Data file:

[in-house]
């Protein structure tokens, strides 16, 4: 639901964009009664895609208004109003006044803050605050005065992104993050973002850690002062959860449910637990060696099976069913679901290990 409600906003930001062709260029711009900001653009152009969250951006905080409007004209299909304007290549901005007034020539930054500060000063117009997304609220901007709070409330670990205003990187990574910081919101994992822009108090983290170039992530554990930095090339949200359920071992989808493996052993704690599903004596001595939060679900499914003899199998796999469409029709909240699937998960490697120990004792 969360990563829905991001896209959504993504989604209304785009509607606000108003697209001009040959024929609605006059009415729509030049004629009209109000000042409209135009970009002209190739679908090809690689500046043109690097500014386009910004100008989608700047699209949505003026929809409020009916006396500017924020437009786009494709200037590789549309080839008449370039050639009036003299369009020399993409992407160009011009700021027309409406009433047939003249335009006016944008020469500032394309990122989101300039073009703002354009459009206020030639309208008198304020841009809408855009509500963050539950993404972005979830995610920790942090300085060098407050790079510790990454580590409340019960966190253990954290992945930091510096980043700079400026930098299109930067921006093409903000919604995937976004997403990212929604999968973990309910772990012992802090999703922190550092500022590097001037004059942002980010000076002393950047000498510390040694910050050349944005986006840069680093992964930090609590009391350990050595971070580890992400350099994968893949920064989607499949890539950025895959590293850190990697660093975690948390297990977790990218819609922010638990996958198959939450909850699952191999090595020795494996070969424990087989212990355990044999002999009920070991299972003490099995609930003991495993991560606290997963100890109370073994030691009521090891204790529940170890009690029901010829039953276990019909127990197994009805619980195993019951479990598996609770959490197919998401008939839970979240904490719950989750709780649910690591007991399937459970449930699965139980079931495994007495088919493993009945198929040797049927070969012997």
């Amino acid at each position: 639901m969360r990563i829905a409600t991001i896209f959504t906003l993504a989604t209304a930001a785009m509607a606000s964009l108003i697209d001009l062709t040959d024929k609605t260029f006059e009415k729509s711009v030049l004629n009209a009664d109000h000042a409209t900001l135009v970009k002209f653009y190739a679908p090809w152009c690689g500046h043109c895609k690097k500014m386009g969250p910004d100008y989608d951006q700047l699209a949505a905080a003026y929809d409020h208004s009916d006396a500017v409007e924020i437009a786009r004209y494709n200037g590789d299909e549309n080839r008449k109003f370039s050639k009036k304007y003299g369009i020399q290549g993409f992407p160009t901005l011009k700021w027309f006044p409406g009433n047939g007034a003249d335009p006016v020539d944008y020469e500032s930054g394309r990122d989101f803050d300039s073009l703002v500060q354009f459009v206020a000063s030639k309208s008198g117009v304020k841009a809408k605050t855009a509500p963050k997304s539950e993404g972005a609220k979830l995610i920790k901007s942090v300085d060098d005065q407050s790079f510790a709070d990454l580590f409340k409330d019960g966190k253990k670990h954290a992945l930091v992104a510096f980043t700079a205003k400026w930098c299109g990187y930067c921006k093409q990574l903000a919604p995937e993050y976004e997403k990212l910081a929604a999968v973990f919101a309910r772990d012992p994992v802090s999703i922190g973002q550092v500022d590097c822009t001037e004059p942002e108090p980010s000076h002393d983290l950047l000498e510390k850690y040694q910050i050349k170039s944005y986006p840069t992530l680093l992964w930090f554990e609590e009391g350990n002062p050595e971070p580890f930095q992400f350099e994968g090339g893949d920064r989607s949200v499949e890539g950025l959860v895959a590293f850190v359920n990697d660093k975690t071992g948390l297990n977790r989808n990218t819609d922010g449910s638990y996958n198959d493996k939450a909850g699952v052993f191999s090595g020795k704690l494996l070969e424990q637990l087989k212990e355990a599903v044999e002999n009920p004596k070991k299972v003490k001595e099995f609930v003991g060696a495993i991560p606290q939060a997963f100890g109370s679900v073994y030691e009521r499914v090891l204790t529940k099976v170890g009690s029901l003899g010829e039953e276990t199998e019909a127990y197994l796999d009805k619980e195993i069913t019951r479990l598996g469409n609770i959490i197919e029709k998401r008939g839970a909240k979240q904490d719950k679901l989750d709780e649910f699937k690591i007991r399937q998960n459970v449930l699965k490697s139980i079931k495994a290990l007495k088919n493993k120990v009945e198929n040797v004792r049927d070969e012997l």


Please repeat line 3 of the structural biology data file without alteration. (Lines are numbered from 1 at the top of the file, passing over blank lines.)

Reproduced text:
């Amino acid at each position: 639901m969360r990563i829905a409600t991001i896209f959504t906003l993504a989604t209304a930001a785009m509607a606000s964009l108003i697209d001009l062709t040959d024929k609605t260029f006059e009415k729509s711009v030049l004629n009209a009664d109000h000042a409209t900001l135009v970009k002209f653009y190739a679908p090809w152009c690689g500046h043109c895609k690097k500014m386009g969250p910004d100008y989608d951006q700047l699209a949505a905080a003026y929809d409020h208004s009916d006396a500017v409007e924020i437009a786009r004209y494709n200037g590789d299909e549309n080839r008449k109003f370039s050639k009036k304007y003299g369009i020399q290549g993409f992407p160009t901005l011009k700021w027309f006044p409406g009433n047939g007034a003249d335009p006016v020539d944008y020469e500032s930054g394309r990122d989101f803050d300039s073009l703002v500060q354009f459009v206020a000063s030639k309208s008198g117009v304020k841009a809408k605050t855009a509500p963050k997304s539950e993404g972005a609220k979830l995610i920790k901007s942090v300085d060098d005065q407050s790079f510790a709070d990454l580590f409340k409330d019960g966190k253990k670990h954290a992945l930091v992104a510096f980043t700079a205003k400026w930098c299109g990187y930067c921006k093409q990574l903000a919604p995937e993050y976004e997403k990212l910081a929604a999968v973990f919101a309910r772990d012992p994992v802090s999703i922190g973002q550092v500022d590097c822009t001037e004059p942002e108090p980010s000076h002393d983290l950047l000498e510390k850690y040694q910050i050349k170039s944005y986006p840069t992530l680093l992964w930090f554990e609590e009391g350990n002062p050595e971070p580890f930095q992400f350099e994968g090339g893949d920064r989607s949200v499949e890539g950025l959860v895959a590293f850190v359920n990697d660093k975690t071992g948390l297990n977790r989808n990218t819609d922010g449910s638990y996958n198959d493996k939450a909850g699952v052993f191999s090595g020795k704690l494996l070969e424990q637990l087989k212990e355990a599903v044999e002999n009920p004596k070991k299972v003490k001595e099995f609930v003991g060696a495993i991560p606290q939060a997963f100890g109370s679900v073994y030691e009521r499914v090891l204790t529940k099976v170890g009690s029901l003899g010829e039953e276990t199998e019909a127990y197994l796999d009805k619980e195993i069913t019951r479990l598996g469409n609770i959490i197919e029709k998401r008939g839970a909240k979240q904490d719950k679901l989750d709780e649910f699937k690591i007991r399937q998960n459970v449930l699965k490697s139980i079931k495994a290990l007495k088919n493993k120990v009945e198929n040797v004792r049927d070969e012997l």